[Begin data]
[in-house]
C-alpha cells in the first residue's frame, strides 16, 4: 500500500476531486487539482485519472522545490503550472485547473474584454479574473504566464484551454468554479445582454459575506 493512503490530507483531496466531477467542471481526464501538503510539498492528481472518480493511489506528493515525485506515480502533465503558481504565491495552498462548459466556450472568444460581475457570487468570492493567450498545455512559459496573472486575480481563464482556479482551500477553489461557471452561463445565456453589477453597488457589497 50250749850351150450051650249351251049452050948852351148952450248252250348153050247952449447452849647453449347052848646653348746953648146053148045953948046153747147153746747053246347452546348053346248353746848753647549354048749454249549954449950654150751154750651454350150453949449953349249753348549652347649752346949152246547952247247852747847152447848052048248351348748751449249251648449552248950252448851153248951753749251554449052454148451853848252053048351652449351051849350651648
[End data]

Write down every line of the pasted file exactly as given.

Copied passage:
[in-house]
C-alpha cells in the first residue's frame, strides 16, 4: 500500500476531486487539482485519472522545490503550472485547473474584454479574473504566464484551454468554479445582454459575506 493512503490530507483531496466531477467542471481526464501538503510539498492528481472518480493511489506528493515525485506515480502533465503558481504565491495552498462548459466556450472568444460581475457570487468570492493567450498545455512559459496573472486575480481563464482556479482551500477553489461557471452561463445565456453589477453597488457589497 50250749850351150450051650249351251049452050948852351148952450248252250348153050247952449447452849647453449347052848646653348746953648146053148045953948046153747147153746747053246347452546348053346248353746848753647549354048749454249549954449950654150751154750651454350150453949449953349249753348549652347649752346949152246547952247247852747847152447848052048248351348748751449249251648449552248950252448851153248951753749251554449052454148451853848252053048351652449351051849350651648